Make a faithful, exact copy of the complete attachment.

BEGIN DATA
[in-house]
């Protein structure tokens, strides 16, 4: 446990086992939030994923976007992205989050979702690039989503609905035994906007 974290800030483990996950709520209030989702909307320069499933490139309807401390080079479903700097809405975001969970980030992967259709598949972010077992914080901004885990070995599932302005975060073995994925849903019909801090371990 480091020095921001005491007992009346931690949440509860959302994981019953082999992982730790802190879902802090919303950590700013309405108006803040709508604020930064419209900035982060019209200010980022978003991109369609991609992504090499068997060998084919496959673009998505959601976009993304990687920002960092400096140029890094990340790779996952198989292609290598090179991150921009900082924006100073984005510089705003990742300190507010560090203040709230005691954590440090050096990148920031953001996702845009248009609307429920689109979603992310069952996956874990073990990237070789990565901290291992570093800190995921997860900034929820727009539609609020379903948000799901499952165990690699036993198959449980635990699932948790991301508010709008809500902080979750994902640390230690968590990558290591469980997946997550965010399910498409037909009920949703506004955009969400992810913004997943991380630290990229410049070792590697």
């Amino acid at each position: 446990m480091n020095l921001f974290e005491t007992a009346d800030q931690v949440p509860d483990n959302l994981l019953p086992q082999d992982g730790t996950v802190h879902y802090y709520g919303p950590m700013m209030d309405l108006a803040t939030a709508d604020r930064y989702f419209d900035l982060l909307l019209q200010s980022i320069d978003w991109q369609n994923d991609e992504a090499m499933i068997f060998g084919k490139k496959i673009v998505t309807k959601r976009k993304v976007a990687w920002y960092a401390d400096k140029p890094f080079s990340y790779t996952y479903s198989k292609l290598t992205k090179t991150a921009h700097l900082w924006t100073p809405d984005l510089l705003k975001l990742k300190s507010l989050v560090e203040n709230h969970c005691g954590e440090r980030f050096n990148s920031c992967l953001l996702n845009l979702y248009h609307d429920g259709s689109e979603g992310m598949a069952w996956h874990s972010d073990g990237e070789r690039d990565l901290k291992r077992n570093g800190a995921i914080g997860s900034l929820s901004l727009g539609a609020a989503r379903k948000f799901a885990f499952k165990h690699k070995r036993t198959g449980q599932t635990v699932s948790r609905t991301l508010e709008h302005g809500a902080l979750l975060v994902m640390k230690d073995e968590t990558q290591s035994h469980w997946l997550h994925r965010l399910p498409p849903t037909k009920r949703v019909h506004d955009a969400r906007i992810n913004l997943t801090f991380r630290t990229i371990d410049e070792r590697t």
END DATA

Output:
[in-house]
């Protein structure tokens, strides 16, 4: 446990086992939030994923976007992205989050979702690039989503609905035994906007 974290800030483990996950709520209030989702909307320069499933490139309807401390080079479903700097809405975001969970980030992967259709598949972010077992914080901004885990070995599932302005975060073995994925849903019909801090371990 480091020095921001005491007992009346931690949440509860959302994981019953082999992982730790802190879902802090919303950590700013309405108006803040709508604020930064419209900035982060019209200010980022978003991109369609991609992504090499068997060998084919496959673009998505959601976009993304990687920002960092400096140029890094990340790779996952198989292609290598090179991150921009900082924006100073984005510089705003990742300190507010560090203040709230005691954590440090050096990148920031953001996702845009248009609307429920689109979603992310069952996956874990073990990237070789990565901290291992570093800190995921997860900034929820727009539609609020379903948000799901499952165990690699036993198959449980635990699932948790991301508010709008809500902080979750994902640390230690968590990558290591469980997946997550965010399910498409037909009920949703506004955009969400992810913004997943991380630290990229410049070792590697």
């Amino acid at each position: 446990m480091n020095l921001f974290e005491t007992a009346d800030q931690v949440p509860d483990n959302l994981l019953p086992q082999d992982g730790t996950v802190h879902y802090y709520g919303p950590m700013m209030d309405l108006a803040t939030a709508d604020r930064y989702f419209d900035l982060l909307l019209q200010s980022i320069d978003w991109q369609n994923d991609e992504a090499m499933i068997f060998g084919k490139k496959i673009v998505t309807k959601r976009k993304v976007a990687w920002y960092a401390d400096k140029p890094f080079s990340y790779t996952y479903s198989k292609l290598t992205k090179t991150a921009h700097l900082w924006t100073p809405d984005l510089l705003k975001l990742k300190s507010l989050v560090e203040n709230h969970c005691g954590e440090r980030f050096n990148s920031c992967l953001l996702n845009l979702y248009h609307d429920g259709s689109e979603g992310m598949a069952w996956h874990s972010d073990g990237e070789r690039d990565l901290k291992r077992n570093g800190a995921i914080g997860s900034l929820s901004l727009g539609a609020a989503r379903k948000f799901a885990f499952k165990h690699k070995r036993t198959g449980q599932t635990v699932s948790r609905t991301l508010e709008h302005g809500a902080l979750l975060v994902m640390k230690d073995e968590t990558q290591s035994h469980w997946l997550h994925r965010l399910p498409p849903t037909k009920r949703v019909h506004d955009a969400r906007i992810n913004l997943t801090f991380r630290t990229i371990d410049e070792r590697t």